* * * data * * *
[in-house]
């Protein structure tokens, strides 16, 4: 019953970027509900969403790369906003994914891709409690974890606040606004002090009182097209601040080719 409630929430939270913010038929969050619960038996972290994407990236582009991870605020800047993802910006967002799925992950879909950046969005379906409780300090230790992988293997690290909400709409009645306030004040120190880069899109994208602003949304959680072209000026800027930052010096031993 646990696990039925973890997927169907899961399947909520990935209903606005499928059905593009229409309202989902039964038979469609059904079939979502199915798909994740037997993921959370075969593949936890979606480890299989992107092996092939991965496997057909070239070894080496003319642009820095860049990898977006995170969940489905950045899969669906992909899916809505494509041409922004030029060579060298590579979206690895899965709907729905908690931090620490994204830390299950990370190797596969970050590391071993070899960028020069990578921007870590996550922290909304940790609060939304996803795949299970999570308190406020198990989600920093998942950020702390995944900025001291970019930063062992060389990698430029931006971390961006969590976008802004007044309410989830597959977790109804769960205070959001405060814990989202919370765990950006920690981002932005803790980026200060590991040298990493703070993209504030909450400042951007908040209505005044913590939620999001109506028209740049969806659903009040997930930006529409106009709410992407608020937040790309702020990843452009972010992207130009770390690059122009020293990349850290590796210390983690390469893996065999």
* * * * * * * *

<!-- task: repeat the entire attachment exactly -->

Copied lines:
[in-house]
């Protein structure tokens, strides 16, 4: 019953970027509900969403790369906003994914891709409690974890606040606004002090009182097209601040080719 409630929430939270913010038929969050619960038996972290994407990236582009991870605020800047993802910006967002799925992950879909950046969005379906409780300090230790992988293997690290909400709409009645306030004040120190880069899109994208602003949304959680072209000026800027930052010096031993 646990696990039925973890997927169907899961399947909520990935209903606005499928059905593009229409309202989902039964038979469609059904079939979502199915798909994740037997993921959370075969593949936890979606480890299989992107092996092939991965496997057909070239070894080496003319642009820095860049990898977006995170969940489905950045899969669906992909899916809505494509041409922004030029060579060298590579979206690895899965709907729905908690931090620490994204830390299950990370190797596969970050590391071993070899960028020069990578921007870590996550922290909304940790609060939304996803795949299970999570308190406020198990989600920093998942950020702390995944900025001291970019930063062992060389990698430029931006971390961006969590976008802004007044309410989830597959977790109804769960205070959001405060814990989202919370765990950006920690981002932005803790980026200060590991040298990493703070993209504030909450400042951007908040209505005044913590939620999001109506028209740049969806659903009040997930930006529409106009709410992407608020937040790309702020990843452009972010992207130009770390690059122009020293990349850290590796210390983690390469893996065999």